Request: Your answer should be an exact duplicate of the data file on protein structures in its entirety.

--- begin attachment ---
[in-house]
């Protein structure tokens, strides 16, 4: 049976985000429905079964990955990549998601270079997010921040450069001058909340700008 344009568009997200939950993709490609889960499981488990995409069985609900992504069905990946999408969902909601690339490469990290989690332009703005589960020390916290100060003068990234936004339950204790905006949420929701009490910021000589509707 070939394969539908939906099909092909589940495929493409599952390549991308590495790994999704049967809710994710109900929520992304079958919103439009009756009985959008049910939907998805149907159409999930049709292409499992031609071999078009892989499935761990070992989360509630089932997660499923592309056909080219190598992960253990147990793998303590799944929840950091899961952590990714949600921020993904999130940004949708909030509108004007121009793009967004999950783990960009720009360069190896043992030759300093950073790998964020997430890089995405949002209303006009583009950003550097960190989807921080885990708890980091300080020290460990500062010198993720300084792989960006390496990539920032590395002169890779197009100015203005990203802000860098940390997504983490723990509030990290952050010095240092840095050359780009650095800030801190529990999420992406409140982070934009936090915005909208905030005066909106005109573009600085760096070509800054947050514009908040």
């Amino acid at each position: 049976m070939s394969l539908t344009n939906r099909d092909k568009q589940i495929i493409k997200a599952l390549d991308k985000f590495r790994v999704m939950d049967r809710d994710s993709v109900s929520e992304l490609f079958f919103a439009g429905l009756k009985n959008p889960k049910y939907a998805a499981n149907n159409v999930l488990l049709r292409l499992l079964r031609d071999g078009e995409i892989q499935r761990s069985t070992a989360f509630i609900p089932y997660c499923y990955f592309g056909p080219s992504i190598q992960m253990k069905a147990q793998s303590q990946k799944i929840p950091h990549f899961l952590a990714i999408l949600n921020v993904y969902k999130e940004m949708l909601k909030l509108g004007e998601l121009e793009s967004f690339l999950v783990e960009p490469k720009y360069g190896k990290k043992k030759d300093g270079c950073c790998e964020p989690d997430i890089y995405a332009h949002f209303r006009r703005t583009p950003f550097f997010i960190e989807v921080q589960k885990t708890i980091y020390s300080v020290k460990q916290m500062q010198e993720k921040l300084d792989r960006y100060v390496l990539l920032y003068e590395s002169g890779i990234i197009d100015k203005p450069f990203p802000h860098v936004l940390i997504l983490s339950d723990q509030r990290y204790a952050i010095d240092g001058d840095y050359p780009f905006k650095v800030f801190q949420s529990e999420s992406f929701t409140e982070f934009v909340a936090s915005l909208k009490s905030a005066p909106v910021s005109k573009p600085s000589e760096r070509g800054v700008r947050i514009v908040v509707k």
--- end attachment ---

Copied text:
[in-house]
């Protein structure tokens, strides 16, 4: 049976985000429905079964990955990549998601270079997010921040450069001058909340700008 344009568009997200939950993709490609889960499981488990995409069985609900992504069905990946999408969902909601690339490469990290989690332009703005589960020390916290100060003068990234936004339950204790905006949420929701009490910021000589509707 070939394969539908939906099909092909589940495929493409599952390549991308590495790994999704049967809710994710109900929520992304079958919103439009009756009985959008049910939907998805149907159409999930049709292409499992031609071999078009892989499935761990070992989360509630089932997660499923592309056909080219190598992960253990147990793998303590799944929840950091899961952590990714949600921020993904999130940004949708909030509108004007121009793009967004999950783990960009720009360069190896043992030759300093950073790998964020997430890089995405949002209303006009583009950003550097960190989807921080885990708890980091300080020290460990500062010198993720300084792989960006390496990539920032590395002169890779197009100015203005990203802000860098940390997504983490723990509030990290952050010095240092840095050359780009650095800030801190529990999420992406409140982070934009936090915005909208905030005066909106005109573009600085760096070509800054947050514009908040």
């Amino acid at each position: 049976m070939s394969l539908t344009n939906r099909d092909k568009q589940i495929i493409k997200a599952l390549d991308k985000f590495r790994v999704m939950d049967r809710d994710s993709v109900s929520e992304l490609f079958f919103a439009g429905l009756k009985n959008p889960k049910y939907a998805a499981n149907n159409v999930l488990l049709r292409l499992l079964r031609d071999g078009e995409i892989q499935r761990s069985t070992a989360f509630i609900p089932y997660c499923y990955f592309g056909p080219s992504i190598q992960m253990k069905a147990q793998s303590q990946k799944i929840p950091h990549f899961l952590a990714i999408l949600n921020v993904y969902k999130e940004m949708l909601k909030l509108g004007e998601l121009e793009s967004f690339l999950v783990e960009p490469k720009y360069g190896k990290k043992k030759d300093g270079c950073c790998e964020p989690d997430i890089y995405a332009h949002f209303r006009r703005t583009p950003f550097f997010i960190e989807v921080q589960k885990t708890i980091y020390s300080v020290k460990q916290m500062q010198e993720k921040l300084d792989r960006y100060v390496l990539l920032y003068e590395s002169g890779i990234i197009d100015k203005p450069f990203p802000h860098v936004l940390i997504l983490s339950d723990q509030r990290y204790a952050i010095d240092g001058d840095y050359p780009f905006k650095v800030f801190q949420s529990e999420s992406f929701t409140e982070f934009v909340a936090s915005l909208k009490s905030a005066p909106v910021s005109k573009p600085s000589e760096r070509g800054v700008r947050i514009v908040v509707k």